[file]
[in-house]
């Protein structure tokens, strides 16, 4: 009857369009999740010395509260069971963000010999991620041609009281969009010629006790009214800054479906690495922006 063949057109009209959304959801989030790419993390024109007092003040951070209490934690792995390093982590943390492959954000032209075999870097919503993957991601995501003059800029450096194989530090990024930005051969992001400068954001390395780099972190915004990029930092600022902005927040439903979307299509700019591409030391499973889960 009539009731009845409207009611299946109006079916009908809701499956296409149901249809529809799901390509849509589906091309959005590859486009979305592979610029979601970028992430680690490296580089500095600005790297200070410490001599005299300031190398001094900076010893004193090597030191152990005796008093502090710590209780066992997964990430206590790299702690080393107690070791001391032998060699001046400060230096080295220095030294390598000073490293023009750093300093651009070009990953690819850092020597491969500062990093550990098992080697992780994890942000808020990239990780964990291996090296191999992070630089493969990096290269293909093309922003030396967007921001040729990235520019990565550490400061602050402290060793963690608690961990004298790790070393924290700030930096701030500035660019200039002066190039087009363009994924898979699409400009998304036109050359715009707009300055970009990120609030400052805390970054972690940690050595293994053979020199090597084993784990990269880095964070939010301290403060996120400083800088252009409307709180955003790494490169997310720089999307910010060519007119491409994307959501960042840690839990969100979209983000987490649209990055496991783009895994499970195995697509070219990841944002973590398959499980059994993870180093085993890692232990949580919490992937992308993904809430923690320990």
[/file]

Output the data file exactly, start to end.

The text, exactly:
[in-house]
């Protein structure tokens, strides 16, 4: 009857369009999740010395509260069971963000010999991620041609009281969009010629006790009214800054479906690495922006 063949057109009209959304959801989030790419993390024109007092003040951070209490934690792995390093982590943390492959954000032209075999870097919503993957991601995501003059800029450096194989530090990024930005051969992001400068954001390395780099972190915004990029930092600022902005927040439903979307299509700019591409030391499973889960 009539009731009845409207009611299946109006079916009908809701499956296409149901249809529809799901390509849509589906091309959005590859486009979305592979610029979601970028992430680690490296580089500095600005790297200070410490001599005299300031190398001094900076010893004193090597030191152990005796008093502090710590209780066992997964990430206590790299702690080393107690070791001391032998060699001046400060230096080295220095030294390598000073490293023009750093300093651009070009990953690819850092020597491969500062990093550990098992080697992780994890942000808020990239990780964990291996090296191999992070630089493969990096290269293909093309922003030396967007921001040729990235520019990565550490400061602050402290060793963690608690961990004298790790070393924290700030930096701030500035660019200039002066190039087009363009994924898979699409400009998304036109050359715009707009300055970009990120609030400052805390970054972690940690050595293994053979020199090597084993784990990269880095964070939010301290403060996120400083800088252009409307709180955003790494490169997310720089999307910010060519007119491409994307959501960042840690839990969100979209983000987490649209990055496991783009895994499970195995697509070219990841944002973590398959499980059994993870180093085993890692232990949580919490992937992308993904809430923690320990």